The congressional barrier
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The congressional barrier

Senate bill could undermine nuclear deal with Iran

By Patrick Neer | Echo 

The road to a nuclear deal with Iran is blocked by one more barrier—Congress. According to Reuters, the Senate Foreign Relations Committee unanimously passed a bill requiring the White House to consult with Congress before finalizing a deal with Iran.

If passed, The Iran Nuclear Agreement Review Act of 2015 will allow Congress 30 days to consider any final agreement before Obama could waive or suspend any sanctions on Iran, according to the Washington Post. These 30 days would culminate in a final Senate vote on whether to lift Iranian sanctions in exchange for Iran dismantling its nuclear capabilities.

Until Tuesday, the White House indicated that it was ready to veto the bill, claiming Congressional interference would undermine the president’s attempts to deal with Iran.

But because of broad bipartisan support for the bill—enough even to overturn a presidential veto—the White House conceded willingness to compromise with Congress.

“Congress should have the opportunity to review this deal,” Republican House Speaker John Boehner said, reported Al-Jazeera. “We shouldn’t just count on the administration, who appears to want a deal at any cost.”

Boehner and members of both parties in Congress are concerned President Obama’s attempts to formulate a deal with Iran overreaches his authority as president, especially concerning waiving congressionally approved sanctions against Iran without consulting Congress, according to CNN.

Senate Foreign Relations Committee Chairman Bob Corker claims the administration only backpedaled in response to the bill’s bipartisan support, Reuters reported.

White House Representative Josh Earnest phrased the new compromise differently. He said Democratic support for the bill softened the most disagreeable facets of the bill which led the White House to reconsider its stance against it.

“Despite the things about it that we don’t like, enough substantial changes have been made that the president would be willing to sign it,” White House spokesperson Josh Earnest said Tuesday, according toAl-Jazeera.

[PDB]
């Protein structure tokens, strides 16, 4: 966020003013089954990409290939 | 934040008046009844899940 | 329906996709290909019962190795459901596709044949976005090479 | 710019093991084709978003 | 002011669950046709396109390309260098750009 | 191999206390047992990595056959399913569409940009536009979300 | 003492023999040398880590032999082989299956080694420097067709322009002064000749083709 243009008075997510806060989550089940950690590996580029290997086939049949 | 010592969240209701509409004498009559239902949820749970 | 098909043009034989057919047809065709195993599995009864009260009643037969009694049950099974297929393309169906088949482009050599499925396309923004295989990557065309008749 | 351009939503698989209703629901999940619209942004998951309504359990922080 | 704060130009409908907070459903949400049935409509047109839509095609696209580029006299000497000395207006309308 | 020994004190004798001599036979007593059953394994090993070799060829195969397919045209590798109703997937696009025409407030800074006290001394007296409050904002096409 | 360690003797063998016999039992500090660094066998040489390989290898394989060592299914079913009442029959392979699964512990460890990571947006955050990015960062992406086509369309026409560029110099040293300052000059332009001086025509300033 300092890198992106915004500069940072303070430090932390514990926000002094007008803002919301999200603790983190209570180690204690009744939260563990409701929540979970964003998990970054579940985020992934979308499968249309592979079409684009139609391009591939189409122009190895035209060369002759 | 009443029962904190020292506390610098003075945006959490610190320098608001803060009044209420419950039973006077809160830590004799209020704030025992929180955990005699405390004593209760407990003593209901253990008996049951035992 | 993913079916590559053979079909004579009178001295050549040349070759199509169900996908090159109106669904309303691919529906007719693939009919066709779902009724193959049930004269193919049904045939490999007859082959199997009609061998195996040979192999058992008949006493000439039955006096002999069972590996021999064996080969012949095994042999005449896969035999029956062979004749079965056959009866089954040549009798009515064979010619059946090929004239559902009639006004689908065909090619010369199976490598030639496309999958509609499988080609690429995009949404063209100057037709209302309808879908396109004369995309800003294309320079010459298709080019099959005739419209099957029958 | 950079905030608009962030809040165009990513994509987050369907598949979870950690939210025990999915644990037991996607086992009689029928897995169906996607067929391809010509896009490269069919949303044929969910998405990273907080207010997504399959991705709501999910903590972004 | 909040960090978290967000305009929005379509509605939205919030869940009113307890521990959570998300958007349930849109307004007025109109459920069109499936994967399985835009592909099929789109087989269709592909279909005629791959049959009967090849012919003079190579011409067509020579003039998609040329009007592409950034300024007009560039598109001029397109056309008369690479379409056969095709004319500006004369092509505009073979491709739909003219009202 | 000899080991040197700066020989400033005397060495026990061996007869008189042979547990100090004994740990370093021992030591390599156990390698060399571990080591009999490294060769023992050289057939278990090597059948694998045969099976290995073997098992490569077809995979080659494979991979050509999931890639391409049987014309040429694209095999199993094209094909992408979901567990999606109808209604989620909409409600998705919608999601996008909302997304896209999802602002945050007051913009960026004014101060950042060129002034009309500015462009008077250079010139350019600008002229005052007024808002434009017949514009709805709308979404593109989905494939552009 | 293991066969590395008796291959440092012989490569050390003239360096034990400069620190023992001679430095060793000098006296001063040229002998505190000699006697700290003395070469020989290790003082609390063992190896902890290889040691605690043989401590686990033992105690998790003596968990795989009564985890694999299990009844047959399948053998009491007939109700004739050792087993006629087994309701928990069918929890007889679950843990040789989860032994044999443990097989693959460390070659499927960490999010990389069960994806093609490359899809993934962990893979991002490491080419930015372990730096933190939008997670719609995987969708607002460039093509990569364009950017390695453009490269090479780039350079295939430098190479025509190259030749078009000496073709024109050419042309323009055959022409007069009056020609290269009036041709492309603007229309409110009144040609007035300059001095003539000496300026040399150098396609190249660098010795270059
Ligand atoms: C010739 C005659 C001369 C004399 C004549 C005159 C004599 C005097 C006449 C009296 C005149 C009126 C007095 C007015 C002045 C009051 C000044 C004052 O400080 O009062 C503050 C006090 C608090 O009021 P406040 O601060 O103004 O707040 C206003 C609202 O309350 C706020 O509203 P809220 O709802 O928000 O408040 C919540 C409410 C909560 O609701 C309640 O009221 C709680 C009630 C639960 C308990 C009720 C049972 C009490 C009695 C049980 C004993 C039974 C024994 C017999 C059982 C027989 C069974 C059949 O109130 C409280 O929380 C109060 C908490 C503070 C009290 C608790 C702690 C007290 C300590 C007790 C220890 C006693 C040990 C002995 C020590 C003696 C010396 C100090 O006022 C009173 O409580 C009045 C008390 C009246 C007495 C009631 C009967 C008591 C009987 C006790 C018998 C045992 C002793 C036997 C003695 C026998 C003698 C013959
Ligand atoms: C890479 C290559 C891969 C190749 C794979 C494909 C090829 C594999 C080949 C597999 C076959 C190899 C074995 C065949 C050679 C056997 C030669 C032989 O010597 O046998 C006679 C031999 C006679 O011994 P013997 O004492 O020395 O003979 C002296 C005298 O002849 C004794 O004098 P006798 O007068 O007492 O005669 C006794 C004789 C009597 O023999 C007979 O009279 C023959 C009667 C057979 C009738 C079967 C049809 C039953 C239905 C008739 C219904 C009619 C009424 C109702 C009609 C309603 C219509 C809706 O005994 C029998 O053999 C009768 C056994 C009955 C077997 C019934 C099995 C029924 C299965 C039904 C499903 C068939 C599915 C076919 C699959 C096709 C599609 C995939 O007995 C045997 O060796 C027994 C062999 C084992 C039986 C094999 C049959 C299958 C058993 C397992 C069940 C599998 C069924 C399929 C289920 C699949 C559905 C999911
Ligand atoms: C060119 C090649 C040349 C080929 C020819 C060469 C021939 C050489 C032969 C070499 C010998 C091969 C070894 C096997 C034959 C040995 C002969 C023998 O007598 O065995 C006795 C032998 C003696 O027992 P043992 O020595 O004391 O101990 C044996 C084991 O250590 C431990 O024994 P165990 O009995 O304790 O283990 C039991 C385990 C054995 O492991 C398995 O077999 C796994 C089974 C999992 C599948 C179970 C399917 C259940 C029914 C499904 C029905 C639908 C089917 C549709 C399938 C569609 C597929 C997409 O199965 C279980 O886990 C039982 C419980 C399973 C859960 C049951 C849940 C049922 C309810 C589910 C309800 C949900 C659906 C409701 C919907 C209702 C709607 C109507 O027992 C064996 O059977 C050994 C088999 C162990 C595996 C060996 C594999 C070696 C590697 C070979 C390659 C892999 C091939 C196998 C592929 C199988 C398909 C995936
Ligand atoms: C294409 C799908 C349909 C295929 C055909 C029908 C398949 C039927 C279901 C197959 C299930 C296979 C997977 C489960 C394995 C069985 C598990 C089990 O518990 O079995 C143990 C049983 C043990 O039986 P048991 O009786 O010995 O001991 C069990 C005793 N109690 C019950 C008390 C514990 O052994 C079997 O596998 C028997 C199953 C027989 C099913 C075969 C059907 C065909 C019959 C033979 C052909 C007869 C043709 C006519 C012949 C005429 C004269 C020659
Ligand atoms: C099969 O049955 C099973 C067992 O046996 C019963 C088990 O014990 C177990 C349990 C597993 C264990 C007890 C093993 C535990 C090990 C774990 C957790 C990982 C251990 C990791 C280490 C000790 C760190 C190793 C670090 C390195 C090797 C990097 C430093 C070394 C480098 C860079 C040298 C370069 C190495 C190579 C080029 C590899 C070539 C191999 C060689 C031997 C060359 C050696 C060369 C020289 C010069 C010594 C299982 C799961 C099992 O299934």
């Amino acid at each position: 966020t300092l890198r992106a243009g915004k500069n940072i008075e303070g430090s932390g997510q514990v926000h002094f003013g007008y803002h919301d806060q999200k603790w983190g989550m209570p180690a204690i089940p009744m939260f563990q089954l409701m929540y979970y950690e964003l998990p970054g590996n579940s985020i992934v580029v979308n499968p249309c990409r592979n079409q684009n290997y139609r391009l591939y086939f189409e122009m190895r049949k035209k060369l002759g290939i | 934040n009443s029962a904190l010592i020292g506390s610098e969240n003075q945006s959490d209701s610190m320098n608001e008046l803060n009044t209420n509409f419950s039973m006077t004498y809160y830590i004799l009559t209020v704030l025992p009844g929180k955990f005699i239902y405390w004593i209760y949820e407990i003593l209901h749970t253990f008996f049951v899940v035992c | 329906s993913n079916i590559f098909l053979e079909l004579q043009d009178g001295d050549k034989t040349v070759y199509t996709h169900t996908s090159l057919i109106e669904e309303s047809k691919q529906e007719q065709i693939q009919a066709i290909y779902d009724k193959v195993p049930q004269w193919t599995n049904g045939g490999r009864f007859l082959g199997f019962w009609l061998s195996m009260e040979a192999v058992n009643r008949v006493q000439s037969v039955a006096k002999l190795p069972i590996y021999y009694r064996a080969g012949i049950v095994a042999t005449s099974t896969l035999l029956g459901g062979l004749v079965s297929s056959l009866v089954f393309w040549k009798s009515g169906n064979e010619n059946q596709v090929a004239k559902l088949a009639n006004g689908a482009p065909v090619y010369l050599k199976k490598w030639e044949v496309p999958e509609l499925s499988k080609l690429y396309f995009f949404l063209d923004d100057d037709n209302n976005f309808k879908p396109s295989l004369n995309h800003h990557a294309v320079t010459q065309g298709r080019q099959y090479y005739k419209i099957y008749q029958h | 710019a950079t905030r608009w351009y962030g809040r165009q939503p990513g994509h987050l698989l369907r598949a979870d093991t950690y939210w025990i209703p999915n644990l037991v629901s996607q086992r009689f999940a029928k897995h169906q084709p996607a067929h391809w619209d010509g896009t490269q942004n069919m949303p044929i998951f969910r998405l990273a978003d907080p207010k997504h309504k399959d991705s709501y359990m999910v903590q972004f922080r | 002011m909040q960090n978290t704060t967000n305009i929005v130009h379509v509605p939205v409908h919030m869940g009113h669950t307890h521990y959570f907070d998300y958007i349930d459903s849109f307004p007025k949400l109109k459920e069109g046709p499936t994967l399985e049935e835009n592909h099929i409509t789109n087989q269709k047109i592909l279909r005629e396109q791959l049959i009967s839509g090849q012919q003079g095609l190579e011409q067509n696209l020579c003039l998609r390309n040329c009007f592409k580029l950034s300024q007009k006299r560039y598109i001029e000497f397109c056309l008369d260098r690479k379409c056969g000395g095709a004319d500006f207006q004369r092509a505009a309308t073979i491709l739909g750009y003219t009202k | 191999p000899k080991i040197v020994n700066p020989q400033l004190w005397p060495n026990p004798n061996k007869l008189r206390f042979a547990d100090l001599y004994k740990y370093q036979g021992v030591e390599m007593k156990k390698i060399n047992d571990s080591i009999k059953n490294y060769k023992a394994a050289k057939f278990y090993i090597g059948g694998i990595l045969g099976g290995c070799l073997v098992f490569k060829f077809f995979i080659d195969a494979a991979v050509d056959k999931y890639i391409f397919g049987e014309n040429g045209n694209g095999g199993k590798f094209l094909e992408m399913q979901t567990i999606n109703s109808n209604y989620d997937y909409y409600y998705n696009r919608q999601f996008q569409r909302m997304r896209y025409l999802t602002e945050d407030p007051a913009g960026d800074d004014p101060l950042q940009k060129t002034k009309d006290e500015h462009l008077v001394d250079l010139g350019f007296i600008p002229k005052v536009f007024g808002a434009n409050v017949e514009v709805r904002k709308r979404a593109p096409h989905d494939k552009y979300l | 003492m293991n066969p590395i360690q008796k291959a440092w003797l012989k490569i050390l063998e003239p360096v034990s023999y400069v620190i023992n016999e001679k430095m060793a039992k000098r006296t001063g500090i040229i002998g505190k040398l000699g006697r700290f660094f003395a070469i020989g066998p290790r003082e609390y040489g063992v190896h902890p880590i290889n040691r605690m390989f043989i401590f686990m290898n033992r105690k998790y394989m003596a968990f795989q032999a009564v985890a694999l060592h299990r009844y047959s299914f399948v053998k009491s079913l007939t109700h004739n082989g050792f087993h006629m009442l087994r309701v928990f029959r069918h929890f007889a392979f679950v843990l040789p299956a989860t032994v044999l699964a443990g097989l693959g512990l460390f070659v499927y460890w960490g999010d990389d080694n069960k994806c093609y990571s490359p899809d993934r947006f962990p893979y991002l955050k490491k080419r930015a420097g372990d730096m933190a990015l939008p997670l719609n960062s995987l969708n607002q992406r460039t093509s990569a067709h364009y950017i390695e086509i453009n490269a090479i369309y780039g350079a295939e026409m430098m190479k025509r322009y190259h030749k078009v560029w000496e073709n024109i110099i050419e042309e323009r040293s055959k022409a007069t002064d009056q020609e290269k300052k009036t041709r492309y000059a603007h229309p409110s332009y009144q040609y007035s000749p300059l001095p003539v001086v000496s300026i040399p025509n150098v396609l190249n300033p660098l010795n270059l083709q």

The additional level of inspection could serve as a complication for Iranian leadership.

“We will not sign any deal unless all economic sanctions are immediately lifted on the same day,” said Iranian President Hassan Rouhani, according to Euronews.

Israel predictably opposes the deal and has gone to great lengths to inspire U.S. opposition as well.

The White House released evidence Tuesday that suggests Israel spied on confidential U.S.-Iran negotiations and then fed that information to U.S. congressmen to aid in building a case against the deal, according to Al-Jazeera America.

The Obama administration discovered the alleged spying by intercepting communications between Israeli officials, which contained information that, according to an unnamed U.S. official, could only have come from access to confidential talks.

Israel denies the allegations and claims the information came from monitoring Iranian leaders and through discussions with French officials, the New York Times reported.

The alleged spying, rather than building support in Congress against the nuclear deal, may instead endanger U.S.-Israeli relations.

“It is one thing for the U.S. and Israel to spy on each other,” said an unnamed senior U.S. official, reported Al-Jazeera America. “It is another thing for Israel to steal U.S. secrets and play them back to U.S. legislators to undermine U.S. diplomacy.”

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